Garguilo’s Bakery

A regular fixture at the counter Kathy Garguilo,
Credit: Heather Walsh

Garguilo’s Bakery (503 Lake Ave.): Inside this unassuming brick building near the railroad tracks is carb heaven: Racks loaded with breads and baguettes, plus cakes, cookies and doughnuts, as well as a counter cornucopia of focaccia, danishes and Irish soda bread. Baker Michael Garguilo comes in around the time most of us are going to bed to load up the racks for the 5 a.m. daily open; his wife Kathy and son Michael also help run the place. The butter cookies and chocolate meltaways (a chocolate-coffee ring with the nickname “crack cake”) have devoted followings. Those in lunch mode can go the savory route with chicken potpie or quiche Lorraine. More info: 631-584-9400,

Husk & Vine Kitchen & Cocktails

Bacon candy, Husk and Vine, St. James, Feb.
Credit: Yvonne Albinowski

Husk & Vine Kitchen & Cocktails (655 Middle Country Rd.): Chef Nicholas Trovato changes his small-plate menu every Wednesday inside this newish spot, where the barroom feels like a stylish roadhouse and the dining room, more formal. Dishes hopscotch around the world, from Korean-style short ribs to tuna poke to a tender Wagyu burger layered with bacon, smoked Cheddar and tomato jam. There’s a lengthy craft beer list, hearty whiskey cocktails and plenty of wine, too. More info: 631-250-9616,

NoCo Kitchen Wine and Cocktails

Wine-braised beets are set on whipped ricotta, with
Credit: Daniel Brennan

NoCo Kitchen Wine and Cocktails (429 North Country Rd.): This polished New American restaurant — owned by the same group that runs Del Fuego across the street — is one of the hamlet’s newest additions. A dedicated eat-at-the-bar clientele sip wine and $12 cocktails with starters such as Peconic Bay scallop ceviche, fried oysters with Thai green-papaya slaw and local clams al forno with chorizo, fennel and rye bread crumbs. Those throwing down for a more formal meal might tuck into seared breast and leg of duck confit with chanterelle risotto or strozzapreti with wild-boar Bolognese and carrot-top pesto. More info: 631-250-9600,

Pietro Cucina Italiana

Lasagna rustico filled with chestnuts, veal ragu and
Credit: Daniel Brennan

Pietro Cucina Italiana (404 North Country Rd.): A certain aura clings to this old farmhouse on the edge of town on North Country Road, where Restaurant Mirabelle got its start in 1984 and, later, Kitchen A Bistro spent 20 years. Its latest tenant is named for owner Pietro Molendini, who presides over a buzzy and atmospheric nouveau Italian spot with a tiny bar, witty service and occasionally long waits for a table. The salumi is first-rate; the roasted octopus and crisped, peppery goat cheese are starter standouts, and the lasagna rustica, with chestnuts among the noodles, sauce and cheese, is heavenly. More info: 631-862-6129,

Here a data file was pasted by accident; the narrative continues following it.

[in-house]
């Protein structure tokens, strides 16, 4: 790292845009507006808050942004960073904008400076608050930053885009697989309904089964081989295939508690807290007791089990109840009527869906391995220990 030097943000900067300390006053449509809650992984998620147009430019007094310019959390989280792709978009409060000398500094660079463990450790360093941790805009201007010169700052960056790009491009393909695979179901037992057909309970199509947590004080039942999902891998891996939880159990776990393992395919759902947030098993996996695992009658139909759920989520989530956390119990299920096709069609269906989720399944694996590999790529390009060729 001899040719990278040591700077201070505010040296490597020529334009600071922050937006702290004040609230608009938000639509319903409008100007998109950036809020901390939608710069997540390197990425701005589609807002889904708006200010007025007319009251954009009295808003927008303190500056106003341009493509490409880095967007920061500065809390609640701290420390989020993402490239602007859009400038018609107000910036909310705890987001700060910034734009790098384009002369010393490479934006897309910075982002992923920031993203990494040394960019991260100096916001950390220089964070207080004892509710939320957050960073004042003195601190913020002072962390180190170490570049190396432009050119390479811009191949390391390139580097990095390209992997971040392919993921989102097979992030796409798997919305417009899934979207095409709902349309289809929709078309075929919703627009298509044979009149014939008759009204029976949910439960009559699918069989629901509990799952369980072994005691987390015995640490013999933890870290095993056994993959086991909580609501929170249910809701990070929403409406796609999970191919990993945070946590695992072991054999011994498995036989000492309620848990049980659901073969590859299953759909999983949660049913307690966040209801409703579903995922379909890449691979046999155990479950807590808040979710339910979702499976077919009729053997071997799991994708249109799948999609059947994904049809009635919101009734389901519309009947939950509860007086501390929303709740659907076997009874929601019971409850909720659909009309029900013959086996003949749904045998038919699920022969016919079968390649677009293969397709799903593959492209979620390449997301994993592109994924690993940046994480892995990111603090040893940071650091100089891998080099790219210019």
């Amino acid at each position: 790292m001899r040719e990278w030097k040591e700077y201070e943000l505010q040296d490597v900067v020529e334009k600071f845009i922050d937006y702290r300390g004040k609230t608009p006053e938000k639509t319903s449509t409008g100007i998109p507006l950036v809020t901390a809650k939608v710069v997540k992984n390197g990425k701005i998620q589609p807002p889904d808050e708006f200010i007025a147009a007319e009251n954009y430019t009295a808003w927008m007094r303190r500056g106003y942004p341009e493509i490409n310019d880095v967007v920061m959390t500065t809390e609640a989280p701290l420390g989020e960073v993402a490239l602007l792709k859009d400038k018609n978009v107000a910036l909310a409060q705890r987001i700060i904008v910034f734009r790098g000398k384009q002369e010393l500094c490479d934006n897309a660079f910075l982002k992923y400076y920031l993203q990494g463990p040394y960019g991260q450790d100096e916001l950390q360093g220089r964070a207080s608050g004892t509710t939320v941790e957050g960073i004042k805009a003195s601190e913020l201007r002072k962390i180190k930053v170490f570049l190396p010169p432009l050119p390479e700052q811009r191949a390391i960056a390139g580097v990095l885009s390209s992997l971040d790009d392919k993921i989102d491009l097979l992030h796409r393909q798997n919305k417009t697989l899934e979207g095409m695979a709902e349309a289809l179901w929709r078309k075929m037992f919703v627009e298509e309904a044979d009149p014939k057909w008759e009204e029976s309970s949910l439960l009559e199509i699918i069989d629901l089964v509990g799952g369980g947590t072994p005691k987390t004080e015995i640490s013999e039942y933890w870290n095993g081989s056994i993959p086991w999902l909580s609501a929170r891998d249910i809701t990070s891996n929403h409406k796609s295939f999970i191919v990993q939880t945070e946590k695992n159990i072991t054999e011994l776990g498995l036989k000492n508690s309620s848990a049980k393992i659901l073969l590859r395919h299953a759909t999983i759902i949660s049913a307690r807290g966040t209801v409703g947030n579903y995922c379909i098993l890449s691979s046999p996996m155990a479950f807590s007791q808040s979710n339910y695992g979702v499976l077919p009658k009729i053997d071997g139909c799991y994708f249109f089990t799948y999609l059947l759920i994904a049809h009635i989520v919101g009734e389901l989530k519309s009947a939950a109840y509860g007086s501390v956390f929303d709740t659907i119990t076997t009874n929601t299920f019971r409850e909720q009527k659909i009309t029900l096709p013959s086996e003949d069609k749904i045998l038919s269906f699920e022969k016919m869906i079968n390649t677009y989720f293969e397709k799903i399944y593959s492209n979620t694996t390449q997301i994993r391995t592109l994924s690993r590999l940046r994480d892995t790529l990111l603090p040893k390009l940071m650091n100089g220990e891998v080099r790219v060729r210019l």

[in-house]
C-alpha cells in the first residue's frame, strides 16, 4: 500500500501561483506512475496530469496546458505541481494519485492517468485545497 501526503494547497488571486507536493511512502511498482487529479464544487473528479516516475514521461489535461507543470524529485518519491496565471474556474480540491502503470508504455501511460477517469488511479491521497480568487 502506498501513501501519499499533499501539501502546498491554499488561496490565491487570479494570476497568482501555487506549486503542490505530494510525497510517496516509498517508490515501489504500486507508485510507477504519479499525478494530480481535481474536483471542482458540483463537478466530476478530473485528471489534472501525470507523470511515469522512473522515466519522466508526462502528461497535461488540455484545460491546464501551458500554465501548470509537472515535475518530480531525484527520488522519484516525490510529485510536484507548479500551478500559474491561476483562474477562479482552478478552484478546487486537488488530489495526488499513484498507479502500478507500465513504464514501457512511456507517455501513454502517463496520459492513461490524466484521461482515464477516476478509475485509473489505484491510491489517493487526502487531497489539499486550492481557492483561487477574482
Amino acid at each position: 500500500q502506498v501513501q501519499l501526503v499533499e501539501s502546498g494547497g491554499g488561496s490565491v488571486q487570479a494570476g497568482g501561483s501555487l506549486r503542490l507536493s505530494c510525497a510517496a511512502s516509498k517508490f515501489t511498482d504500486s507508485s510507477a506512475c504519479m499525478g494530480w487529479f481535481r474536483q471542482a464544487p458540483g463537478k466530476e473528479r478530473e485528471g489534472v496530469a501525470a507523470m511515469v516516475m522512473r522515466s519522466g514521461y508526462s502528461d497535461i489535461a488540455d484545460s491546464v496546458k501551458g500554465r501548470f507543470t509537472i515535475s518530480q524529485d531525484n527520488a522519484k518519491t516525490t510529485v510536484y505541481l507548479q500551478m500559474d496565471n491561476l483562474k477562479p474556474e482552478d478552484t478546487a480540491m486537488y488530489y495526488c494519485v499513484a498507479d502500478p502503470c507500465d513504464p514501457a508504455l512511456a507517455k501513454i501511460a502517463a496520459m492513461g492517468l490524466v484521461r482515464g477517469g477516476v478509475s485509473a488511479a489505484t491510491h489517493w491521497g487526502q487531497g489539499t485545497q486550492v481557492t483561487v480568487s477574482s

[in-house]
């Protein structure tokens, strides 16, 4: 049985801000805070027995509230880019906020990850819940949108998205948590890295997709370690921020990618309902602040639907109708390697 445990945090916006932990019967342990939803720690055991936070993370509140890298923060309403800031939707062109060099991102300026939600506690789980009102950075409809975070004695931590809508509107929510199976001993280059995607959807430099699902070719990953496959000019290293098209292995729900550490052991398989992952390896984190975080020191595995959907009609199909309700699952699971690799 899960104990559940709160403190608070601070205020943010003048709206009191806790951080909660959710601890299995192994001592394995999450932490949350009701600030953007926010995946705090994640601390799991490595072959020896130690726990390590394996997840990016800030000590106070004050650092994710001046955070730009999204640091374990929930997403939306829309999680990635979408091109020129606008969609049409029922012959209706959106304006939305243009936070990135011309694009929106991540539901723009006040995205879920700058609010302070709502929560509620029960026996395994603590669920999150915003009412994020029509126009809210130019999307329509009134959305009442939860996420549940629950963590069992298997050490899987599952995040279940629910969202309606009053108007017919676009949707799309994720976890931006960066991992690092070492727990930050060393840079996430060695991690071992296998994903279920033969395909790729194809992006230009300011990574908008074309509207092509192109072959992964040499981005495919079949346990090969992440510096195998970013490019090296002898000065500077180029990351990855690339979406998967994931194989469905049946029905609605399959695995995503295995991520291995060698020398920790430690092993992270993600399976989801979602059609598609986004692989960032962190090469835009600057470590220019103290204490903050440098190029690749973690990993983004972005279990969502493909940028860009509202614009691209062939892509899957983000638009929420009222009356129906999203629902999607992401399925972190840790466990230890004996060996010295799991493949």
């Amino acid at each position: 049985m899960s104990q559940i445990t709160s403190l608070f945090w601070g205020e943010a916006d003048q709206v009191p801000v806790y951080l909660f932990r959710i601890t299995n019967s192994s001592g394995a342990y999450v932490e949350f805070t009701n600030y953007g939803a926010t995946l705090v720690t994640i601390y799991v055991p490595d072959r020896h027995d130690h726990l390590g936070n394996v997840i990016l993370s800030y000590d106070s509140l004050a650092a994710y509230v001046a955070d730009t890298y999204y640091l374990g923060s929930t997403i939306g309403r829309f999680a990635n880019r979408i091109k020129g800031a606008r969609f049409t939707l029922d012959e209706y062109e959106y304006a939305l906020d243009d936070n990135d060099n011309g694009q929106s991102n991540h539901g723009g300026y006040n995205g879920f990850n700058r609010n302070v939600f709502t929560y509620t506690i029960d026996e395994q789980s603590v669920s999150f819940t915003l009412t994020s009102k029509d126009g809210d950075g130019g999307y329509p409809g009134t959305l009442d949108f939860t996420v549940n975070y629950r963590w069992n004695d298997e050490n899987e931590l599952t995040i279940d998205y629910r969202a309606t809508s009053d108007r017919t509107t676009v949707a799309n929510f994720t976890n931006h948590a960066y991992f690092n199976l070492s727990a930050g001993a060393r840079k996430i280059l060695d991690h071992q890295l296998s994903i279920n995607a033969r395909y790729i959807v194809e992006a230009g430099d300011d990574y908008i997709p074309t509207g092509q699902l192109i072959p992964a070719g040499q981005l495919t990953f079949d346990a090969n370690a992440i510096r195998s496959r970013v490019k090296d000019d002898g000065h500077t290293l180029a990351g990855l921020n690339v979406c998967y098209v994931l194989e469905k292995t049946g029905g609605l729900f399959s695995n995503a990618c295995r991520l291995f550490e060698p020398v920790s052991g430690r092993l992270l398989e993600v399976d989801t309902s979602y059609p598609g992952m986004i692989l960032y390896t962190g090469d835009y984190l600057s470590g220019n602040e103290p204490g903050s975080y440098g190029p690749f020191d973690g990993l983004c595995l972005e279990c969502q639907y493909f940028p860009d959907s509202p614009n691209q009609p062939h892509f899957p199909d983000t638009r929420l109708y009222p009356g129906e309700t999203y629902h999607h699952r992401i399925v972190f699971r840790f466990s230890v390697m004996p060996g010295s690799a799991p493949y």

Soul Brew

On the menu at Soul Brew, a side
Credit: Heather Walsh

Soul Brew (404 North Country Rd.): Take loads of coffee (both hot and cold-brewed), plenty of smoothies and pastries and a menu dense with scrambles, pancakes, panini and melts; combine those with funky artwork, occasional live music and a marble bar that serves beer and wine, and you have Soul Brew: A kinetic place that seems perpetually filled and festive, as well as highly caffeinated. More info: 631-250-9238,


A muffaletta panino at Spuntino in St. James
Credit: Daniel Brennan

Spuntino (420 North Country Rd.): St. James has its fair share of Italian places, and each seem to fill a specific niche. For Spuntino, that role would be something akin to Italian diner: An airy, vibrant space with a coal-fired oven turning out lots of pizza. That, in turn, is sold by the slice on one side of Spuntino, while the other is a comfy dining room with plenty of booths, warm service and a menu that covers all of the Italian bases: thin-crust pizzettes, namely, and dozens of pasta dishes, from the traditional (fettuccine carbonara) to the less so (zucchini noodles with eggplant and tomato sauce). More info: 631-686-6700,

The Trattoria

Chicken al Mattone with morel mushrooms, broccoli di
Credit: Daniel Brennan

The Trattoria (532 North Country Rd.): Unpretentious, tiny and tricky to find, The Trattoria sets a benchmark for Italian cuisine on Long Island. Chef Steven Gallagher’s daily changing menu is inventive and seasonal, including sea scallops with black garlic aioli and grilled ramps, and bucatini carbonara. His red-wine braised beef, or brasato, on polenta excels, as does saffron malloreddus with shrimp, spinach and tomato confit. Don’t skip dessert, but bring cash, and maybe wine: This is a no-credit card restaurant, as well as BYOB. More info: 631-584-3518,

Vintage Prime Steakhouse

Diners are surrounded by a western motif and
Credit: John Griffin

Vintage Prime Steakhouse (433 North Country Rd.): This is the neighborhood steakhouse, a friendly place with a clubby, almost theatrical dining room and plenty of tender chops: porterhouse, T-bone, filet mignon, Kobe steak. You can bookend the meal with shellfish cocktails and augment it with creamed spinach and potatoes — this is about as classic as it gets. More info: 631-862-6440,